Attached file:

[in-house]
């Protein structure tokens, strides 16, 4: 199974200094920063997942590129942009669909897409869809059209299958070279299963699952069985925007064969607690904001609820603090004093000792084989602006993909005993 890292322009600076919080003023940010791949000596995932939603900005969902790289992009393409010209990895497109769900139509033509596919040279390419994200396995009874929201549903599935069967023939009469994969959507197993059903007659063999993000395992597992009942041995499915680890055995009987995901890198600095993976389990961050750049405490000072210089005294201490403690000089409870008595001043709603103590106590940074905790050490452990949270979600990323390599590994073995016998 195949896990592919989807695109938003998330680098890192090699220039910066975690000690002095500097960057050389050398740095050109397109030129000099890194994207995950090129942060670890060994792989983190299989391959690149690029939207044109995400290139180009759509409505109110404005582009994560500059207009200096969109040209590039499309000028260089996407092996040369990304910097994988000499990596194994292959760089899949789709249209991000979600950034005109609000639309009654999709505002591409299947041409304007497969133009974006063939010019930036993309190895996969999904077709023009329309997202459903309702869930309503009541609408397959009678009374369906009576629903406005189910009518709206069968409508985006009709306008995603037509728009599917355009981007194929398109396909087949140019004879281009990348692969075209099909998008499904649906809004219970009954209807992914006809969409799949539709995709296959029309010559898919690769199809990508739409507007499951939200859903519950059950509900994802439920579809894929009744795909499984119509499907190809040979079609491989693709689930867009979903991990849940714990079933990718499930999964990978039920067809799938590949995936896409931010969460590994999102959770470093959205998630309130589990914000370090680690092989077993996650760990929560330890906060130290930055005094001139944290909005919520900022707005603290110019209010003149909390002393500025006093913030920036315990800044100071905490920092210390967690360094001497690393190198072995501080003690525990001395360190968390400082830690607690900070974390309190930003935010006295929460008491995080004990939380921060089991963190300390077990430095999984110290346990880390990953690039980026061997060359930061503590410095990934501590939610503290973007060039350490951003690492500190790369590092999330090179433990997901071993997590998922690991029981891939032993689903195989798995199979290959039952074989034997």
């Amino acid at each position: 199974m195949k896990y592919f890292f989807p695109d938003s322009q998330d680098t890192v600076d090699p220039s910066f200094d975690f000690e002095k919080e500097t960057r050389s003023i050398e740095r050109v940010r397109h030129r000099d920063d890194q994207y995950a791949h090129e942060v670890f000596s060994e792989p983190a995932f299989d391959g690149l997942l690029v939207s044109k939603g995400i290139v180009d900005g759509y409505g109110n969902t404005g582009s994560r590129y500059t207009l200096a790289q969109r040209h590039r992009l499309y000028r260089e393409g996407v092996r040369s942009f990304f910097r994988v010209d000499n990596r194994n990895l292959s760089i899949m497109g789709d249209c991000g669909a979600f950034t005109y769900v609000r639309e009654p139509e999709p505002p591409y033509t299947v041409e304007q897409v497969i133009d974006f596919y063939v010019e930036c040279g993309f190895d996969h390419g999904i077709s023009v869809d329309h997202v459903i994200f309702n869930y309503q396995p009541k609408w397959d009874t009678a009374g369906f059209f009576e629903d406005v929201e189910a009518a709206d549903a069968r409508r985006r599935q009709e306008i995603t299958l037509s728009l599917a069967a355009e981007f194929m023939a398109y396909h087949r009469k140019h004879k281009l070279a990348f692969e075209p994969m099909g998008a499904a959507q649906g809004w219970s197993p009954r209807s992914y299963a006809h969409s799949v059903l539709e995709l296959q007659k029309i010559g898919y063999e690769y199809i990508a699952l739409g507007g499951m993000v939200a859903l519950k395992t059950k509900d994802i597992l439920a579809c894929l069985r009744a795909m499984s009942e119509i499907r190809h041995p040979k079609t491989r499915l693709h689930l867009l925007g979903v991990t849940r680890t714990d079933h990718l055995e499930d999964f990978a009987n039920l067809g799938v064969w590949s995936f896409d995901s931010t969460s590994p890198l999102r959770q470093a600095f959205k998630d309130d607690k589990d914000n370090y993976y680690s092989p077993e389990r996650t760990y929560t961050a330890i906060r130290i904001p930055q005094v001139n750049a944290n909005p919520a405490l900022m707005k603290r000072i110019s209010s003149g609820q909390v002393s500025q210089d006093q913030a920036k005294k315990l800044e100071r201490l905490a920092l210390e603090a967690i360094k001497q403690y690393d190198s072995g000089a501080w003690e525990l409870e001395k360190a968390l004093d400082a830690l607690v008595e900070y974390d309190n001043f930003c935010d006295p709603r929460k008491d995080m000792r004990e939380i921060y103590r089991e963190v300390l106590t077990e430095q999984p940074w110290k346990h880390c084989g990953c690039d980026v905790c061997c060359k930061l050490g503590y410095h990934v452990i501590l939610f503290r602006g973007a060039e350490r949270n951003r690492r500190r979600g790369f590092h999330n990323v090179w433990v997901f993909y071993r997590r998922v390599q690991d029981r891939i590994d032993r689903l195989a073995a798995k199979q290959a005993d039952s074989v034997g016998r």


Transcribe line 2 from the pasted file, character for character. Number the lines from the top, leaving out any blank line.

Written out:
């Protein structure tokens, strides 16, 4: 199974200094920063997942590129942009669909897409869809059209299958070279299963699952069985925007064969607690904001609820603090004093000792084989602006993909005993 890292322009600076919080003023940010791949000596995932939603900005969902790289992009393409010209990895497109769900139509033509596919040279390419994200396995009874929201549903599935069967023939009469994969959507197993059903007659063999993000395992597992009942041995499915680890055995009987995901890198600095993976389990961050750049405490000072210089005294201490403690000089409870008595001043709603103590106590940074905790050490452990949270979600990323390599590994073995016998 195949896990592919989807695109938003998330680098890192090699220039910066975690000690002095500097960057050389050398740095050109397109030129000099890194994207995950090129942060670890060994792989983190299989391959690149690029939207044109995400290139180009759509409505109110404005582009994560500059207009200096969109040209590039499309000028260089996407092996040369990304910097994988000499990596194994292959760089899949789709249209991000979600950034005109609000639309009654999709505002591409299947041409304007497969133009974006063939010019930036993309190895996969999904077709023009329309997202459903309702869930309503009541609408397959009678009374369906009576629903406005189910009518709206069968409508985006009709306008995603037509728009599917355009981007194929398109396909087949140019004879281009990348692969075209099909998008499904649906809004219970009954209807992914006809969409799949539709995709296959029309010559898919690769199809990508739409507007499951939200859903519950059950509900994802439920579809894929009744795909499984119509499907190809040979079609491989693709689930867009979903991990849940714990079933990718499930999964990978039920067809799938590949995936896409931010969460590994999102959770470093959205998630309130589990914000370090680690092989077993996650760990929560330890906060130290930055005094001139944290909005919520900022707005603290110019209010003149909390002393500025006093913030920036315990800044100071905490920092210390967690360094001497690393190198072995501080003690525990001395360190968390400082830690607690900070974390309190930003935010006295929460008491995080004990939380921060089991963190300390077990430095999984110290346990880390990953690039980026061997060359930061503590410095990934501590939610503290973007060039350490951003690492500190790369590092999330090179433990997901071993997590998922690991029981891939032993689903195989798995199979290959039952074989034997």